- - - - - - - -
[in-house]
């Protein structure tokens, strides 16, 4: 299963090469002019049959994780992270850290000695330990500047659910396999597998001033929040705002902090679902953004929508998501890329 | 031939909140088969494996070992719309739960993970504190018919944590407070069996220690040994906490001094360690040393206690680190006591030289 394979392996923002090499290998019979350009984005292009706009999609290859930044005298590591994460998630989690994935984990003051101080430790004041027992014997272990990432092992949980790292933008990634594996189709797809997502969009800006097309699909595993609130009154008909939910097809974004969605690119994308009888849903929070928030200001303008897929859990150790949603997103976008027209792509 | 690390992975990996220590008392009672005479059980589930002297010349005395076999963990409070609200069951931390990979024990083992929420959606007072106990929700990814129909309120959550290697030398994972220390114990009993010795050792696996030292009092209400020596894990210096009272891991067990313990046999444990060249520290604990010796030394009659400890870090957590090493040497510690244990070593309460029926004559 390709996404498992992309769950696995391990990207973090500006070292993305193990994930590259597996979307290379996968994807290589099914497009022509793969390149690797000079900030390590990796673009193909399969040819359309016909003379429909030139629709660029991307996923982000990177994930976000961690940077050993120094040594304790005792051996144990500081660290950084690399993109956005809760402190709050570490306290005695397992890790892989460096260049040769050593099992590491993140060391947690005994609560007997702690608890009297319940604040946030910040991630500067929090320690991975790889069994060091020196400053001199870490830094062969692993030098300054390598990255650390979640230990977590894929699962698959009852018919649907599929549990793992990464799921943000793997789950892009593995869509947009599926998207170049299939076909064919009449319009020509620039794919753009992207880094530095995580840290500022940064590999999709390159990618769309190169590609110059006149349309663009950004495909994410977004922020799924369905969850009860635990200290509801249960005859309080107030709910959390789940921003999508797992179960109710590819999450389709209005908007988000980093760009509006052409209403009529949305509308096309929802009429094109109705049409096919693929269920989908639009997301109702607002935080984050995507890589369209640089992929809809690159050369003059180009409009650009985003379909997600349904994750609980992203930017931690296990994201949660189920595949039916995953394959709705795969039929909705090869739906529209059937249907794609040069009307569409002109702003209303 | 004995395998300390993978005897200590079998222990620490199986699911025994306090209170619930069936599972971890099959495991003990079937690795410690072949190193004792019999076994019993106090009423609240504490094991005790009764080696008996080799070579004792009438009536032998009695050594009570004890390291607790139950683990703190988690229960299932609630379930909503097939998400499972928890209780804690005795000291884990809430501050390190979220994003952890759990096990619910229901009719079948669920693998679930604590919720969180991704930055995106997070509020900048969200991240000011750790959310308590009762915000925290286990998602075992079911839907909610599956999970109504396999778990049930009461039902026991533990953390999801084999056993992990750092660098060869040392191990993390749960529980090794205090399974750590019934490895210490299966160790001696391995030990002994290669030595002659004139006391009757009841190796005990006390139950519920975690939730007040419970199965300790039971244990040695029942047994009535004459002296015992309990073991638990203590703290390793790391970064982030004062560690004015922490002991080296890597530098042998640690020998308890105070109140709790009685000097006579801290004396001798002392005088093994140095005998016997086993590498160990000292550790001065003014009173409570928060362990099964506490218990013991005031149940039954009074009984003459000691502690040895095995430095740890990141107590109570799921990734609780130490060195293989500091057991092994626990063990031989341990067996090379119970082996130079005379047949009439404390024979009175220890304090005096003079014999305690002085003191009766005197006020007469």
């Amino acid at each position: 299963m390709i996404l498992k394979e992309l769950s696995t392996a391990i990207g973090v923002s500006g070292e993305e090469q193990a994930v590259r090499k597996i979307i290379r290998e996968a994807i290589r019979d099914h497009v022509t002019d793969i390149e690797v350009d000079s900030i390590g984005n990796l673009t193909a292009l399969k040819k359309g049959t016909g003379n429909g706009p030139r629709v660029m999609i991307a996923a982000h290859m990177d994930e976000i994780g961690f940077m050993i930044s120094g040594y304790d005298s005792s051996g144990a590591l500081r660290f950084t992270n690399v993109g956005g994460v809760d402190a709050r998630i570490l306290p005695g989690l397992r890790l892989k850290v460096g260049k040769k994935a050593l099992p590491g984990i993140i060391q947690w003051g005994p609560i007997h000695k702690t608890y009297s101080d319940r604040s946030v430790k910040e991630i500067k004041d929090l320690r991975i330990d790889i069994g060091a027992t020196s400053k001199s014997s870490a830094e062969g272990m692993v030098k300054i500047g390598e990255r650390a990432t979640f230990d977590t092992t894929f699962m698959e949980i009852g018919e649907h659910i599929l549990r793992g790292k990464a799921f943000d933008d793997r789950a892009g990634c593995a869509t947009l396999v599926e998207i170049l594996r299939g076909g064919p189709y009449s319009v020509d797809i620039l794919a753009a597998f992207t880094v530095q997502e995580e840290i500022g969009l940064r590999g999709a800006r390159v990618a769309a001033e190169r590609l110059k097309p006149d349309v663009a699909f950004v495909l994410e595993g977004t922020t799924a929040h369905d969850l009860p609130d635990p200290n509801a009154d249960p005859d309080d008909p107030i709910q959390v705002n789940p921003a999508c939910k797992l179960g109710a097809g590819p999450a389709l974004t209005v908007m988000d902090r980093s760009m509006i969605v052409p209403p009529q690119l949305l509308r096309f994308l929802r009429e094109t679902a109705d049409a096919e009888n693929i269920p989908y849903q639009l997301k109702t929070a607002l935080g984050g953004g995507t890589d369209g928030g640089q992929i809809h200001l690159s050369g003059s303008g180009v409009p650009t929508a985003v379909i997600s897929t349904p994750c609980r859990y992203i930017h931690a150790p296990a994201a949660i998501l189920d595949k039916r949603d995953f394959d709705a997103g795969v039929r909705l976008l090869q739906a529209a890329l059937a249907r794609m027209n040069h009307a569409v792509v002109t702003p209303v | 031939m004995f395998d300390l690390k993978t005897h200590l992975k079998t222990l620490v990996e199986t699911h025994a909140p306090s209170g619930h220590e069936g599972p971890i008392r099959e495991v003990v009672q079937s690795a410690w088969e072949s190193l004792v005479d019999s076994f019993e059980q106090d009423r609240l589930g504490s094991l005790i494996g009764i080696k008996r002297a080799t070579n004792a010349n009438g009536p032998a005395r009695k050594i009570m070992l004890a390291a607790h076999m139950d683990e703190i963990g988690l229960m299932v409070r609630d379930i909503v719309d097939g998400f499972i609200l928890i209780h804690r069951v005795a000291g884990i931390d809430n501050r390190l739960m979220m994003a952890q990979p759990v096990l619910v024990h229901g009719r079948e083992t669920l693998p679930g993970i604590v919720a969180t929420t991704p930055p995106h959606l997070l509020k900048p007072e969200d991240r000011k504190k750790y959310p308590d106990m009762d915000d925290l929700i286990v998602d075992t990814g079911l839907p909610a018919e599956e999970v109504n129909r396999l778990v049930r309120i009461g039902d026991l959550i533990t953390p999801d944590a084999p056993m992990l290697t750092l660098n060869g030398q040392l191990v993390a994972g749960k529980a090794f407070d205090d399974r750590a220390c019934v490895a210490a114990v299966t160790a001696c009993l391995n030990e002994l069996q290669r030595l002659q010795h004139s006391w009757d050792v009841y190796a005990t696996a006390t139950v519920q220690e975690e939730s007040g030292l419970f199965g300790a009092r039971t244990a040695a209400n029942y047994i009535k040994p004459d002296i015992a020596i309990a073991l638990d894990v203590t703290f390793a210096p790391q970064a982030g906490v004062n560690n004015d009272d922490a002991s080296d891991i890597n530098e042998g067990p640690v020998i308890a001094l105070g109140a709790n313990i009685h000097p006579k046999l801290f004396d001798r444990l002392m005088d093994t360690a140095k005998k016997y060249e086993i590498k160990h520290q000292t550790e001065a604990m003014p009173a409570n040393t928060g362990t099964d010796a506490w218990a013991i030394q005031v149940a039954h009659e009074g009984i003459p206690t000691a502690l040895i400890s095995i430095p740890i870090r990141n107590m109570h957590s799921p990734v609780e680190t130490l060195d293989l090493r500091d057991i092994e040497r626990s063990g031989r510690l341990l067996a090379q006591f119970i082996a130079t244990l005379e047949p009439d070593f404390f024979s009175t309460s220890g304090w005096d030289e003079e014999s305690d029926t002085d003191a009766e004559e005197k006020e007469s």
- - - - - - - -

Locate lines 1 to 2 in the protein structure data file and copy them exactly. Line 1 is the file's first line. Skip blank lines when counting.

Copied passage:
[in-house]
């Protein structure tokens, strides 16, 4: 299963090469002019049959994780992270850290000695330990500047659910396999597998001033929040705002902090679902953004929508998501890329 | 031939909140088969494996070992719309739960993970504190018919944590407070069996220690040994906490001094360690040393206690680190006591030289 394979392996923002090499290998019979350009984005292009706009999609290859930044005298590591994460998630989690994935984990003051101080430790004041027992014997272990990432092992949980790292933008990634594996189709797809997502969009800006097309699909595993609130009154008909939910097809974004969605690119994308009888849903929070928030200001303008897929859990150790949603997103976008027209792509 | 690390992975990996220590008392009672005479059980589930002297010349005395076999963990409070609200069951931390990979024990083992929420959606007072106990929700990814129909309120959550290697030398994972220390114990009993010795050792696996030292009092209400020596894990210096009272891991067990313990046999444990060249520290604990010796030394009659400890870090957590090493040497510690244990070593309460029926004559 390709996404498992992309769950696995391990990207973090500006070292993305193990994930590259597996979307290379996968994807290589099914497009022509793969390149690797000079900030390590990796673009193909399969040819359309016909003379429909030139629709660029991307996923982000990177994930976000961690940077050993120094040594304790005792051996144990500081660290950084690399993109956005809760402190709050570490306290005695397992890790892989460096260049040769050593099992590491993140060391947690005994609560007997702690608890009297319940604040946030910040991630500067929090320690991975790889069994060091020196400053001199870490830094062969692993030098300054390598990255650390979640230990977590894929699962698959009852018919649907599929549990793992990464799921943000793997789950892009593995869509947009599926998207170049299939076909064919009449319009020509620039794919753009992207880094530095995580840290500022940064590999999709390159990618769309190169590609110059006149349309663009950004495909994410977004922020799924369905969850009860635990200290509801249960005859309080107030709910959390789940921003999508797992179960109710590819999450389709209005908007988000980093760009509006052409209403009529949305509308096309929802009429094109109705049409096919693929269920989908639009997301109702607002935080984050995507890589369209640089992929809809690159050369003059180009409009650009985003379909997600349904994750609980992203930017931690296990994201949660189920595949039916995953394959709705795969039929909705090869739906529209059937249907794609040069009307569409002109702003209303 | 004995395998300390993978005897200590079998222990620490199986699911025994306090209170619930069936599972971890099959495991003990079937690795410690072949190193004792019999076994019993106090009423609240504490094991005790009764080696008996080799070579004792009438009536032998009695050594009570004890390291607790139950683990703190988690229960299932609630379930909503097939998400499972928890209780804690005795000291884990809430501050390190979220994003952890759990096990619910229901009719079948669920693998679930604590919720969180991704930055995106997070509020900048969200991240000011750790959310308590009762915000925290286990998602075992079911839907909610599956999970109504396999778990049930009461039902026991533990953390999801084999056993992990750092660098060869040392191990993390749960529980090794205090399974750590019934490895210490299966160790001696391995030990002994290669030595002659004139006391009757009841190796005990006390139950519920975690939730007040419970199965300790039971244990040695029942047994009535004459002296015992309990073991638990203590703290390793790391970064982030004062560690004015922490002991080296890597530098042998640690020998308890105070109140709790009685000097006579801290004396001798002392005088093994140095005998016997086993590498160990000292550790001065003014009173409570928060362990099964506490218990013991005031149940039954009074009984003459000691502690040895095995430095740890990141107590109570799921990734609780130490060195293989500091057991092994626990063990031989341990067996090379119970082996130079005379047949009439404390024979009175220890304090005096003079014999305690002085003191009766005197006020007469």